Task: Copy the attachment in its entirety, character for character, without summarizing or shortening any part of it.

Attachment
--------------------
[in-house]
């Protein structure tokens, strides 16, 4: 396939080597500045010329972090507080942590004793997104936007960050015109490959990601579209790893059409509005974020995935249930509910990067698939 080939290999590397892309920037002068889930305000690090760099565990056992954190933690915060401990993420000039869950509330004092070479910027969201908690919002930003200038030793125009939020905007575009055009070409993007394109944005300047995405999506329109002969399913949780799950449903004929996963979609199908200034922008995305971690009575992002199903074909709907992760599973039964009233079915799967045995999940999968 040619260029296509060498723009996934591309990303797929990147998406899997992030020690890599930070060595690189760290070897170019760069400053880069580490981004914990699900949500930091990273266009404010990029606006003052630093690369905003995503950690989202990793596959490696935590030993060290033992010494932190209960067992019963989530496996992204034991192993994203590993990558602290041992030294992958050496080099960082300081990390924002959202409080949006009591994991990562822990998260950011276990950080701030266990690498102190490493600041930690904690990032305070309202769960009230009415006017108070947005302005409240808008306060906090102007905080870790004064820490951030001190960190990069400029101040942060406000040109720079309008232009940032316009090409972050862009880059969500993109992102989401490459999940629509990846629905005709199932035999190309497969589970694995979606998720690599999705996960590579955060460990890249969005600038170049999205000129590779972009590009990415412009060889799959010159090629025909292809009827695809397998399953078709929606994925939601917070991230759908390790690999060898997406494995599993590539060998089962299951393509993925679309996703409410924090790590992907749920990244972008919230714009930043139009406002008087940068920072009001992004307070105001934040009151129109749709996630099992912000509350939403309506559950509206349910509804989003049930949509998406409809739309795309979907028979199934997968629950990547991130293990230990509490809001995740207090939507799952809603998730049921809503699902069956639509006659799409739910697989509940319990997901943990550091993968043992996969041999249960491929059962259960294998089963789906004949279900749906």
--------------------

[in-house]
């Protein structure tokens, strides 16, 4: 396939080597500045010329972090507080942590004793997104936007960050015109490959990601579209790893059409509005974020995935249930509910990067698939 080939290999590397892309920037002068889930305000690090760099565990056992954190933690915060401990993420000039869950509330004092070479910027969201908690919002930003200038030793125009939020905007575009055009070409993007394109944005300047995405999506329109002969399913949780799950449903004929996963979609199908200034922008995305971690009575992002199903074909709907992760599973039964009233079915799967045995999940999968 040619260029296509060498723009996934591309990303797929990147998406899997992030020690890599930070060595690189760290070897170019760069400053880069580490981004914990699900949500930091990273266009404010990029606006003052630093690369905003995503950690989202990793596959490696935590030993060290033992010494932190209960067992019963989530496996992204034991192993994203590993990558602290041992030294992958050496080099960082300081990390924002959202409080949006009591994991990562822990998260950011276990950080701030266990690498102190490493600041930690904690990032305070309202769960009230009415006017108070947005302005409240808008306060906090102007905080870790004064820490951030001190960190990069400029101040942060406000040109720079309008232009940032316009090409972050862009880059969500993109992102989401490459999940629509990846629905005709199932035999190309497969589970694995979606998720690599999705996960590579955060460990890249969005600038170049999205000129590779972009590009990415412009060889799959010159090629025909292809009827695809397998399953078709929606994925939601917070991230759908390790690999060898997406494995599993590539060998089962299951393509993925679309996703409410924090790590992907749920990244972008919230714009930043139009406002008087940068920072009001992004307070105001934040009151129109749709996630099992912000509350939403309506559950509206349910509804989003049930949509998406409809739309795309979907028979199934997968629950990547991130293990230990509490809001995740207090939507799952809603998730049921809503699902069956639509006659799409739910697989509940319990997901943990550091993968043992996969041999249960491929059962259960294998089963789906004949279900749906």